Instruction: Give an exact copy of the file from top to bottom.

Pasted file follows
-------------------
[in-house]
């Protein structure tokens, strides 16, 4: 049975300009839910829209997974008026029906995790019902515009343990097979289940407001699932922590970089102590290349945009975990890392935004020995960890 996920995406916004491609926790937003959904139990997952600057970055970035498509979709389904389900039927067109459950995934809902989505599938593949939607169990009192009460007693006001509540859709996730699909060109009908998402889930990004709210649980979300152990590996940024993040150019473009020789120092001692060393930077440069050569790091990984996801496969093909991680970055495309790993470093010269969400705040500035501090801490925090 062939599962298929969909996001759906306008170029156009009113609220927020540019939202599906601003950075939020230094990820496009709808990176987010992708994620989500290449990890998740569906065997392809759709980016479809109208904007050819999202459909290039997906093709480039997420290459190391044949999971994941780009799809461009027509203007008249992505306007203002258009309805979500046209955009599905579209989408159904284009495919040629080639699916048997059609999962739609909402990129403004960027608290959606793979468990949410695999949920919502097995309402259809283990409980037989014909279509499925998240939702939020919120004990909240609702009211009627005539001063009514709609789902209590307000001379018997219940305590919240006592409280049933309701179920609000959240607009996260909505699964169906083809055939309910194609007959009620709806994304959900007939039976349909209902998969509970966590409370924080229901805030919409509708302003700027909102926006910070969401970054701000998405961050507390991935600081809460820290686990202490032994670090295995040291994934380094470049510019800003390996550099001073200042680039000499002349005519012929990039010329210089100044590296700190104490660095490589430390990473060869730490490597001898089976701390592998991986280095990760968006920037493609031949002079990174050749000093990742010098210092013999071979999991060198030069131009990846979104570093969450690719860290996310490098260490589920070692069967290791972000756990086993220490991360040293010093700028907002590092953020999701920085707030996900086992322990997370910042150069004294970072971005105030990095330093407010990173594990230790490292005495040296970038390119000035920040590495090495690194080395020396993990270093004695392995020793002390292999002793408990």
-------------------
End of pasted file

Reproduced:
[in-house]
């Protein structure tokens, strides 16, 4: 049975300009839910829209997974008026029906995790019902515009343990097979289940407001699932922590970089102590290349945009975990890392935004020995960890 996920995406916004491609926790937003959904139990997952600057970055970035498509979709389904389900039927067109459950995934809902989505599938593949939607169990009192009460007693006001509540859709996730699909060109009908998402889930990004709210649980979300152990590996940024993040150019473009020789120092001692060393930077440069050569790091990984996801496969093909991680970055495309790993470093010269969400705040500035501090801490925090 062939599962298929969909996001759906306008170029156009009113609220927020540019939202599906601003950075939020230094990820496009709808990176987010992708994620989500290449990890998740569906065997392809759709980016479809109208904007050819999202459909290039997906093709480039997420290459190391044949999971994941780009799809461009027509203007008249992505306007203002258009309805979500046209955009599905579209989408159904284009495919040629080639699916048997059609999962739609909402990129403004960027608290959606793979468990949410695999949920919502097995309402259809283990409980037989014909279509499925998240939702939020919120004990909240609702009211009627005539001063009514709609789902209590307000001379018997219940305590919240006592409280049933309701179920609000959240607009996260909505699964169906083809055939309910194609007959009620709806994304959900007939039976349909209902998969509970966590409370924080229901805030919409509708302003700027909102926006910070969401970054701000998405961050507390991935600081809460820290686990202490032994670090295995040291994934380094470049510019800003390996550099001073200042680039000499002349005519012929990039010329210089100044590296700190104490660095490589430390990473060869730490490597001898089976701390592998991986280095990760968006920037493609031949002079990174050749000093990742010098210092013999071979999991060198030069131009990846979104570093969450690719860290996310490098260490589920070692069967290791972000756990086993220490991360040293010093700028907002590092953020999701920085707030996900086992322990997370910042150069004294970072971005105030990095330093407010990173594990230790490292005495040296970038390119000035920040590495090495690194080395020396993990270093004695392995020793002390292999002793408990």